Loss of TMEM106B leads to myelination deficits: implications for frontotemporal dementia treatment strategies

Xiaolai Zhou, Alexandra M. Nicholson, Yingxue Ren, Mieu Brooks, Peizhou Jiang, Aamir Zuberi, Hung Nguyen Phuoc, Ralph B. Perkerson, Billie Matchett, Tammee M. Parsons, Ni Cole A. Finch, Wenlang Lin, Wenhui Qiao, Monica Castanedes-Casey, Virginia Phillips, Ariston L. Librero, Yan Asmann, Guojun Bu, Melissa E. Murray, Cathleen LutzDennis W. Dickson, Rosa Rademakers

Research output: Contribution to journalArticle

Abstract

Genetic variants that define two distinct haplotypes at the TMEM106B locus have been implicated in multiple neurodegenerative diseases and in healthy brain ageing. In frontotemporal dementia (FTD), the high expressing TMEM106B risk haplotype was shown to increase susceptibility for FTD with TDP-43 inclusions (FTD-TDP) and to modify disease penetrance in progranulin mutation carriers (FTD-GRN). To elucidate the biological function of TMEM106B and determine whether lowering TMEM106B may be a viable therapeutic strategy, we performed brain transcriptomic analyses in 8-month-old animals from our recently developed Tmem106b-/- mouse model. We included 10 Tmem106b+/+ (wild-type), 10 Tmem106b+/- and 10 Tmem106-/- mice. The most differentially expressed genes (153 downregulated and 60 upregulated) were identified between Tmem106b-/- and wild-type animals, with an enrichment for genes implicated in myelination-related cellular processes including axon ensheathment and oligodendrocyte differentiation. Co-expression analysis also revealed that the most downregulated group of correlated genes was enriched for myelination-related processes. We further detected a significant loss of OLIG2-positive cells in the corpus callosum of Tmem106b-/- mice, which was present already in young animals (21 days) and persisted until old age (23 months), without worsening. Quantitative polymerase chain reaction revealed a reduction of differentiated but not undifferentiated oligodendrocytes cellular markers. While no obvious changes in myelin were observed at the ultrastructure levels in unchallenged animals, treatment with cuprizone revealed that Tmem106b-/- mice are more susceptible to cuprizone-induced demyelination and have a reduced capacity to remyelinate, a finding which we were able to replicate in a newly generated Tmem106b CRISPR/cas9 knock-out mouse model. Finally, using a TMEM106B HeLa knock-out cell line and primary cultured oligodendrocytes, we determined that loss of TMEM106B leads to abnormalities in the distribution of lysosomes and PLP1. Together these findings reveal an important function for TMEM106B in myelination with possible consequences for therapeutic strategies aimed at lowering TMEM106B levels.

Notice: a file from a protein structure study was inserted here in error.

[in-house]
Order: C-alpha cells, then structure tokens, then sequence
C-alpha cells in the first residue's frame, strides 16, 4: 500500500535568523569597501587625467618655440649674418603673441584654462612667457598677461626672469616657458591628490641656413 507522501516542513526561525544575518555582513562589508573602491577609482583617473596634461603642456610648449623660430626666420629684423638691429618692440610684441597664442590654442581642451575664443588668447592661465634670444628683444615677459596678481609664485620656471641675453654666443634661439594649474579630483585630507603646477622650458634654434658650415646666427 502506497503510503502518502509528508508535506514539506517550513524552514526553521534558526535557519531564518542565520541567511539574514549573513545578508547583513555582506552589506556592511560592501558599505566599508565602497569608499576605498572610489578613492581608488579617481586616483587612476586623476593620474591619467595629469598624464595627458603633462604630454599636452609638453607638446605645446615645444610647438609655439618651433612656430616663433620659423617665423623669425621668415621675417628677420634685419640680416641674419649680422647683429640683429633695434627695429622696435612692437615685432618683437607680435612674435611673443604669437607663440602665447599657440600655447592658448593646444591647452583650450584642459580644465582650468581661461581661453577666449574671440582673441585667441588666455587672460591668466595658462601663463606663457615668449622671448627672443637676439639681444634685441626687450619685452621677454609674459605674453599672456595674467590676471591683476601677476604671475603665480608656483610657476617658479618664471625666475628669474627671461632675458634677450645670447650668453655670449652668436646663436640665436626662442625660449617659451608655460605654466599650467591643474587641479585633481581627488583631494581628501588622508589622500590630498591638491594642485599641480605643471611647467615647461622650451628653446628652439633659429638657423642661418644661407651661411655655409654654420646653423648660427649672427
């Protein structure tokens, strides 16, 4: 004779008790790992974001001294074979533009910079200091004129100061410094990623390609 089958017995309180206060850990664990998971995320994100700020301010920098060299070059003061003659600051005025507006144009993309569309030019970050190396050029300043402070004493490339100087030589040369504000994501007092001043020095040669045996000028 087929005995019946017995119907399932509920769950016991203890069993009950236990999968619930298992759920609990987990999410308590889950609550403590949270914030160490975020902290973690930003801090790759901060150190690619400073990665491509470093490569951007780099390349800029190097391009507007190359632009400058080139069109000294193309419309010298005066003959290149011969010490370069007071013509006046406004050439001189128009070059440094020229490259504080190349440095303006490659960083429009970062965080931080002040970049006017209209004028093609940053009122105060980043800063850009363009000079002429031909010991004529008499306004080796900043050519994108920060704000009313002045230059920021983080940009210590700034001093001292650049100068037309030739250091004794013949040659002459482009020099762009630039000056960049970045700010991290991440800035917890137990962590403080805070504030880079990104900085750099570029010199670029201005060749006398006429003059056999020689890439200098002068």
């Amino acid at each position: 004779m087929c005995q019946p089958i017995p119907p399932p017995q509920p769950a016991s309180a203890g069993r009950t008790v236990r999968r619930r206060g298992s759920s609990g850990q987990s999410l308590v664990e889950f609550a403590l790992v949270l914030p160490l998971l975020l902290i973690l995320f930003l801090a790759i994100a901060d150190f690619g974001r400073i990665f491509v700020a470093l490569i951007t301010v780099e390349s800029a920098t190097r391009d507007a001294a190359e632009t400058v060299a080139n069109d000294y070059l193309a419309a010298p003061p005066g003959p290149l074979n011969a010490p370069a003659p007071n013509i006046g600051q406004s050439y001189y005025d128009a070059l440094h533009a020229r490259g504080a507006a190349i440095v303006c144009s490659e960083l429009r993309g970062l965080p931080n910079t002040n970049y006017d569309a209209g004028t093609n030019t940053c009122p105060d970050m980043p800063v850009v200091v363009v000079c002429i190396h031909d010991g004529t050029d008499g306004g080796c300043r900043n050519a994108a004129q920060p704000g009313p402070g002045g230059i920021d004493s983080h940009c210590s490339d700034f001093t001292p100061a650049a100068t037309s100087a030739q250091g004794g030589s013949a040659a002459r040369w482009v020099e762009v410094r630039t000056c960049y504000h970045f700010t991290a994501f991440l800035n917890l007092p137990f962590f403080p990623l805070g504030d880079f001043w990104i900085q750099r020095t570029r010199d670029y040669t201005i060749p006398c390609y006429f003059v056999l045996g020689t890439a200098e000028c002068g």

Original languageEnglish (US)
Pages (from-to)1905-1919
Number of pages15
JournalBrain : a journal of neurology
Volume143
Issue number6
DOIs
StatePublished - Jun 1 2020

Keywords

  • TMEM106B
  • cuprizone
  • lysosome trafficking
  • myelin
  • oligodendrocytes

ASJC Scopus subject areas

  • Clinical Neurology

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  • Cite this

    Zhou, X., Nicholson, A. M., Ren, Y., Brooks, M., Jiang, P., Zuberi, A., Phuoc, H. N., Perkerson, R. B., Matchett, B., Parsons, T. M., Finch, N. C. A., Lin, W., Qiao, W., Castanedes-Casey, M., Phillips, V., Librero, A. L., Asmann, Y., Bu, G., Murray, M. E., ... Rademakers, R. (2020). Loss of TMEM106B leads to myelination deficits: implications for frontotemporal dementia treatment strategies. Brain : a journal of neurology, 143(6), 1905-1919. https://doi.org/10.1093/brain/awaa141